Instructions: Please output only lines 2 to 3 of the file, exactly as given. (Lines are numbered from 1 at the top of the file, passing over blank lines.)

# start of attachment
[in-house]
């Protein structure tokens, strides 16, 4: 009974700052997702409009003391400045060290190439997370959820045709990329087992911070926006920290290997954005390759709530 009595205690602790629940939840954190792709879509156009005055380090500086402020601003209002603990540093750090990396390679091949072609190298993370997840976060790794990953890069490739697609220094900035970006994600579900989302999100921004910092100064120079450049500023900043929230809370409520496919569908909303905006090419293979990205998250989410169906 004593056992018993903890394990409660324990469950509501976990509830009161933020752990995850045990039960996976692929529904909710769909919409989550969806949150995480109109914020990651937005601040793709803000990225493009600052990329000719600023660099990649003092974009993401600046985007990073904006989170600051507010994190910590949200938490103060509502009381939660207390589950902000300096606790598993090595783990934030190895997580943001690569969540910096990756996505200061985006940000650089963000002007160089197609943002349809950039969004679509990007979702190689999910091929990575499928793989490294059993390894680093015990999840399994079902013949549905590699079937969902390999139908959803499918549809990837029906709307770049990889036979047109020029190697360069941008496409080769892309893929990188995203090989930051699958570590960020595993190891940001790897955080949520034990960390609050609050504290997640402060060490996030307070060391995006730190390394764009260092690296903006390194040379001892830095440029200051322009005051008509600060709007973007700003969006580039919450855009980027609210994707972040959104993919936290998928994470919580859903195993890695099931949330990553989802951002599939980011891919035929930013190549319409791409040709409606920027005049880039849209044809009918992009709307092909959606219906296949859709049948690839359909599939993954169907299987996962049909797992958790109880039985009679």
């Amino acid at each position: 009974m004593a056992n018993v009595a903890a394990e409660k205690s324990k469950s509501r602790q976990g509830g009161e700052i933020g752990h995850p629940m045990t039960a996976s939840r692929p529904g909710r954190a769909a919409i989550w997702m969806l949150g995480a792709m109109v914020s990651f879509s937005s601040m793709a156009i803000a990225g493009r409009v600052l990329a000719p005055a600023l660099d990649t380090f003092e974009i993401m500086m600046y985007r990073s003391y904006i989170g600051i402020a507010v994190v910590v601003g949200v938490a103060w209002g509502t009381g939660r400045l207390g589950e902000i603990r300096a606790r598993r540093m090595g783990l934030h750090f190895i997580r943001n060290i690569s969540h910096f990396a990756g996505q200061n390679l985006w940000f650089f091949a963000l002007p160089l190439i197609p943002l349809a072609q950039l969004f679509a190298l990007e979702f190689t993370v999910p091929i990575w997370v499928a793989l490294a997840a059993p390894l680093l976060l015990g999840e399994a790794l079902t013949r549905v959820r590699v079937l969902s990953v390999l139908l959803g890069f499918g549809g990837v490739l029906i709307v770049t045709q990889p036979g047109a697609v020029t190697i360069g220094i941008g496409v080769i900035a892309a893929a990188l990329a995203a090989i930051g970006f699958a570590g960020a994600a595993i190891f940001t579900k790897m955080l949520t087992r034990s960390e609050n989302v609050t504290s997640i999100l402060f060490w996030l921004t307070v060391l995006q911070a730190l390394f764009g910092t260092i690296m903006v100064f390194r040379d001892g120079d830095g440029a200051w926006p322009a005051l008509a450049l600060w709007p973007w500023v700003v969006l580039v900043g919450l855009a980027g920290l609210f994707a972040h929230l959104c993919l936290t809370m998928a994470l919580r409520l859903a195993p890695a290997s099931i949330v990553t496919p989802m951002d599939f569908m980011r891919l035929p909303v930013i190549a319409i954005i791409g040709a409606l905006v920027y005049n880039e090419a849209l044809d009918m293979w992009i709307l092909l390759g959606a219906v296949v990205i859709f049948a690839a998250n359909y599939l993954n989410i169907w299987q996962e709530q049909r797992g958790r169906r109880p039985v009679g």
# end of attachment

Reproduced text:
């Protein structure tokens, strides 16, 4: 009974700052997702409009003391400045060290190439997370959820045709990329087992911070926006920290290997954005390759709530 009595205690602790629940939840954190792709879509156009005055380090500086402020601003209002603990540093750090990396390679091949072609190298993370997840976060790794990953890069490739697609220094900035970006994600579900989302999100921004910092100064120079450049500023900043929230809370409520496919569908909303905006090419293979990205998250989410169906 004593056992018993903890394990409660324990469950509501976990509830009161933020752990995850045990039960996976692929529904909710769909919409989550969806949150995480109109914020990651937005601040793709803000990225493009600052990329000719600023660099990649003092974009993401600046985007990073904006989170600051507010994190910590949200938490103060509502009381939660207390589950902000300096606790598993090595783990934030190895997580943001690569969540910096990756996505200061985006940000650089963000002007160089197609943002349809950039969004679509990007979702190689999910091929990575499928793989490294059993390894680093015990999840399994079902013949549905590699079937969902390999139908959803499918549809990837029906709307770049990889036979047109020029190697360069941008496409080769892309893929990188995203090989930051699958570590960020595993190891940001790897955080949520034990960390609050609050504290997640402060060490996030307070060391995006730190390394764009260092690296903006390194040379001892830095440029200051322009005051008509600060709007973007700003969006580039919450855009980027609210994707972040959104993919936290998928994470919580859903195993890695099931949330990553989802951002599939980011891919035929930013190549319409791409040709409606920027005049880039849209044809009918992009709307092909959606219906296949859709049948690839359909599939993954169907299987996962049909797992958790109880039985009679």
């Amino acid at each position: 009974m004593a056992n018993v009595a903890a394990e409660k205690s324990k469950s509501r602790q976990g509830g009161e700052i933020g752990h995850p629940m045990t039960a996976s939840r692929p529904g909710r954190a769909a919409i989550w997702m969806l949150g995480a792709m109109v914020s990651f879509s937005s601040m793709a156009i803000a990225g493009r409009v600052l990329a000719p005055a600023l660099d990649t380090f003092e974009i993401m500086m600046y985007r990073s003391y904006i989170g600051i402020a507010v994190v910590v601003g949200v938490a103060w209002g509502t009381g939660r400045l207390g589950e902000i603990r300096a606790r598993r540093m090595g783990l934030h750090f190895i997580r943001n060290i690569s969540h910096f990396a990756g996505q200061n390679l985006w940000f650089f091949a963000l002007p160089l190439i197609p943002l349809a072609q950039l969004f679509a190298l990007e979702f190689t993370v999910p091929i990575w997370v499928a793989l490294a997840a059993p390894l680093l976060l015990g999840e399994a790794l079902t013949r549905v959820r590699v079937l969902s990953v390999l139908l959803g890069f499918g549809g990837v490739l029906i709307v770049t045709q990889p036979g047109a697609v020029t190697i360069g220094i941008g496409v080769i900035a892309a893929a990188l990329a995203a090989i930051g970006f699958a570590g960020a994600a595993i190891f940001t579900k790897m955080l949520t087992r034990s960390e609050n989302v609050t504290s997640i999100l402060f060490w996030l921004t307070v060391l995006q911070a730190l390394f764009g910092t260092i690296m903006v100064f390194r040379d001892g120079d830095g440029a200051w926006p322009a005051l008509a450049l600060w709007p973007w500023v700003v969006l580039v900043g919450l855009a980027g920290l609210f994707a972040h929230l959104c993919l936290t809370m998928a994470l919580r409520l859903a195993p890695a290997s099931i949330v990553t496919p989802m951002d599939f569908m980011r891919l035929p909303v930013i190549a319409i954005i791409g040709a409606l905006v920027y005049n880039e090419a849209l044809d009918m293979w992009i709307l092909l390759g959606a219906v296949v990205i859709f049948a690839a998250n359909y599939l993954n989410i169907w299987q996962e709530q049909r797992g958790r169906r109880p039985v009679g």